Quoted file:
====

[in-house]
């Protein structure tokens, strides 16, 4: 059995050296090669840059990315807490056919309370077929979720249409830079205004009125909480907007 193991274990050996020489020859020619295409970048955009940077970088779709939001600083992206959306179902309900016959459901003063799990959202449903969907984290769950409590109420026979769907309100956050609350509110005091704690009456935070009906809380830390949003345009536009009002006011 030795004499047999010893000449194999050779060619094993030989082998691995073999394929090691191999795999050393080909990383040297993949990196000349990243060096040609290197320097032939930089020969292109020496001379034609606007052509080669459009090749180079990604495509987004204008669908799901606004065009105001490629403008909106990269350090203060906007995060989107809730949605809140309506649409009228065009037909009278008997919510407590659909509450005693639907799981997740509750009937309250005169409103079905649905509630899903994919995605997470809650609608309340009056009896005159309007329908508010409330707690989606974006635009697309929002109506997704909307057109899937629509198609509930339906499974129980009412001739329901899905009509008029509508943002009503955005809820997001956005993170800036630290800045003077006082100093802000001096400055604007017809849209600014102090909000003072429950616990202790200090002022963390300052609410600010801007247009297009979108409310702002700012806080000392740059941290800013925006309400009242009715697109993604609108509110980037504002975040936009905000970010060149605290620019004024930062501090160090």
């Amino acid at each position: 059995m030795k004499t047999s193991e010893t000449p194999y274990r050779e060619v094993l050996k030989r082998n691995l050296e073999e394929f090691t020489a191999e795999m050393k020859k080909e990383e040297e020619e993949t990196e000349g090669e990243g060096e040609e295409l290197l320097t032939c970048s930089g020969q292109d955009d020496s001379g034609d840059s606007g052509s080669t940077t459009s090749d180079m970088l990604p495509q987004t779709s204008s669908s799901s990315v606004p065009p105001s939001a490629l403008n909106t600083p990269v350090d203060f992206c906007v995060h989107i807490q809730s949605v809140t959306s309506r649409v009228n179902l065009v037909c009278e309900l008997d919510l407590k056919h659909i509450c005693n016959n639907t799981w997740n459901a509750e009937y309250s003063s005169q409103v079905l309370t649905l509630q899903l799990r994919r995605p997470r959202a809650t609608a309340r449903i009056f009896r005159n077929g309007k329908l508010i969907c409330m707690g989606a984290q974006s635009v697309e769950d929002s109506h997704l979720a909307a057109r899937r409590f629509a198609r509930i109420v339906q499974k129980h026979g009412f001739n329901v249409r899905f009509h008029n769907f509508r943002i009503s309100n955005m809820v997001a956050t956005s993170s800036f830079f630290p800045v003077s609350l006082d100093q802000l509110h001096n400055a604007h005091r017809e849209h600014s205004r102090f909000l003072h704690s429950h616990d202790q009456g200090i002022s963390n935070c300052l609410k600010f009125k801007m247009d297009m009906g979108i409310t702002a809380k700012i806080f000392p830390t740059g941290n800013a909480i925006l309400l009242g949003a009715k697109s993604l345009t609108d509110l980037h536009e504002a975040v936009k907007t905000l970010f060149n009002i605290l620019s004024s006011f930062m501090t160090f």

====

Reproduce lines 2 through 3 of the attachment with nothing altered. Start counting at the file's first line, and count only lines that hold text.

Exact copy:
């Protein structure tokens, strides 16, 4: 059995050296090669840059990315807490056919309370077929979720249409830079205004009125909480907007 193991274990050996020489020859020619295409970048955009940077970088779709939001600083992206959306179902309900016959459901003063799990959202449903969907984290769950409590109420026979769907309100956050609350509110005091704690009456935070009906809380830390949003345009536009009002006011 030795004499047999010893000449194999050779060619094993030989082998691995073999394929090691191999795999050393080909990383040297993949990196000349990243060096040609290197320097032939930089020969292109020496001379034609606007052509080669459009090749180079990604495509987004204008669908799901606004065009105001490629403008909106990269350090203060906007995060989107809730949605809140309506649409009228065009037909009278008997919510407590659909509450005693639907799981997740509750009937309250005169409103079905649905509630899903994919995605997470809650609608309340009056009896005159309007329908508010409330707690989606974006635009697309929002109506997704909307057109899937629509198609509930339906499974129980009412001739329901899905009509008029509508943002009503955005809820997001956005993170800036630290800045003077006082100093802000001096400055604007017809849209600014102090909000003072429950616990202790200090002022963390300052609410600010801007247009297009979108409310702002700012806080000392740059941290800013925006309400009242009715697109993604609108509110980037504002975040936009905000970010060149605290620019004024930062501090160090």
């Amino acid at each position: 059995m030795k004499t047999s193991e010893t000449p194999y274990r050779e060619v094993l050996k030989r082998n691995l050296e073999e394929f090691t020489a191999e795999m050393k020859k080909e990383e040297e020619e993949t990196e000349g090669e990243g060096e040609e295409l290197l320097t032939c970048s930089g020969q292109d955009d020496s001379g034609d840059s606007g052509s080669t940077t459009s090749d180079m970088l990604p495509q987004t779709s204008s669908s799901s990315v606004p065009p105001s939001a490629l403008n909106t600083p990269v350090d203060f992206c906007v995060h989107i807490q809730s949605v809140t959306s309506r649409v009228n179902l065009v037909c009278e309900l008997d919510l407590k056919h659909i509450c005693n016959n639907t799981w997740n459901a509750e009937y309250s003063s005169q409103v079905l309370t649905l509630q899903l799990r994919r995605p997470r959202a809650t609608a309340r449903i009056f009896r005159n077929g309007k329908l508010i969907c409330m707690g989606a984290q974006s635009v697309e769950d929002s109506h997704l979720a909307a057109r899937r409590f629509a198609r509930i109420v339906q499974k129980h026979g009412f001739n329901v249409r899905f009509h008029n769907f509508r943002i009503s309100n955005m809820v997001a956050t956005s993170s800036f830079f630290p800045v003077s609350l006082d100093q802000l509110h001096n400055a604007h005091r017809e849209h600014s205004r102090f909000l003072h704690s429950h616990d202790q009456g200090i002022s963390n935070c300052l609410k600010f009125k801007m247009d297009m009906g979108i409310t702002a809380k700012i806080f000392p830390t740059g941290n800013a909480i925006l309400l009242g949003a009715k697109s993604l345009t609108d509110l980037h536009e504002a975040v936009k907007t905000l970010f060149n009002i605290l620019s004024s006011f930062m501090t160090f």